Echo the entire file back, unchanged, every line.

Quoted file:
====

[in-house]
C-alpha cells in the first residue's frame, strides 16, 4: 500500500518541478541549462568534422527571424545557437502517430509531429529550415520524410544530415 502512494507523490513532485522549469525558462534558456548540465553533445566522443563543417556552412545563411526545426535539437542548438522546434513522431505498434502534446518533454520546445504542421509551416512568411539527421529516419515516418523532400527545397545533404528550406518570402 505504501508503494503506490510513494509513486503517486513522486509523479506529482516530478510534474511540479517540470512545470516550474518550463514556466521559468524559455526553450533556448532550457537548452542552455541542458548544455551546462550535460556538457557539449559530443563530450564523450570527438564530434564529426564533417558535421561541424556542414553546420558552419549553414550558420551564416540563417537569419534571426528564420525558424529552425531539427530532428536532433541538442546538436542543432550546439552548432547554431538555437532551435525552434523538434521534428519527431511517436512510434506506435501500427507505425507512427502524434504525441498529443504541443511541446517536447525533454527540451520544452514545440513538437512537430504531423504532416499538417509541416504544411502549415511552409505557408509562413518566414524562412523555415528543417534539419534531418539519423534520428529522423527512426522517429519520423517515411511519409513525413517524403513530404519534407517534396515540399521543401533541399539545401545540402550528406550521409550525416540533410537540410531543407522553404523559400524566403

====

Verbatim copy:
[in-house]
C-alpha cells in the first residue's frame, strides 16, 4: 500500500518541478541549462568534422527571424545557437502517430509531429529550415520524410544530415 502512494507523490513532485522549469525558462534558456548540465553533445566522443563543417556552412545563411526545426535539437542548438522546434513522431505498434502534446518533454520546445504542421509551416512568411539527421529516419515516418523532400527545397545533404528550406518570402 505504501508503494503506490510513494509513486503517486513522486509523479506529482516530478510534474511540479517540470512545470516550474518550463514556466521559468524559455526553450533556448532550457537548452542552455541542458548544455551546462550535460556538457557539449559530443563530450564523450570527438564530434564529426564533417558535421561541424556542414553546420558552419549553414550558420551564416540563417537569419534571426528564420525558424529552425531539427530532428536532433541538442546538436542543432550546439552548432547554431538555437532551435525552434523538434521534428519527431511517436512510434506506435501500427507505425507512427502524434504525441498529443504541443511541446517536447525533454527540451520544452514545440513538437512537430504531423504532416499538417509541416504544411502549415511552409505557408509562413518566414524562412523555415528543417534539419534531418539519423534520428529522423527512426522517429519520423517515411511519409513525413517524403513530404519534407517534396515540399521543401533541399539545401545540402550528406550521409550525416540533410537540410531543407522553404523559400524566403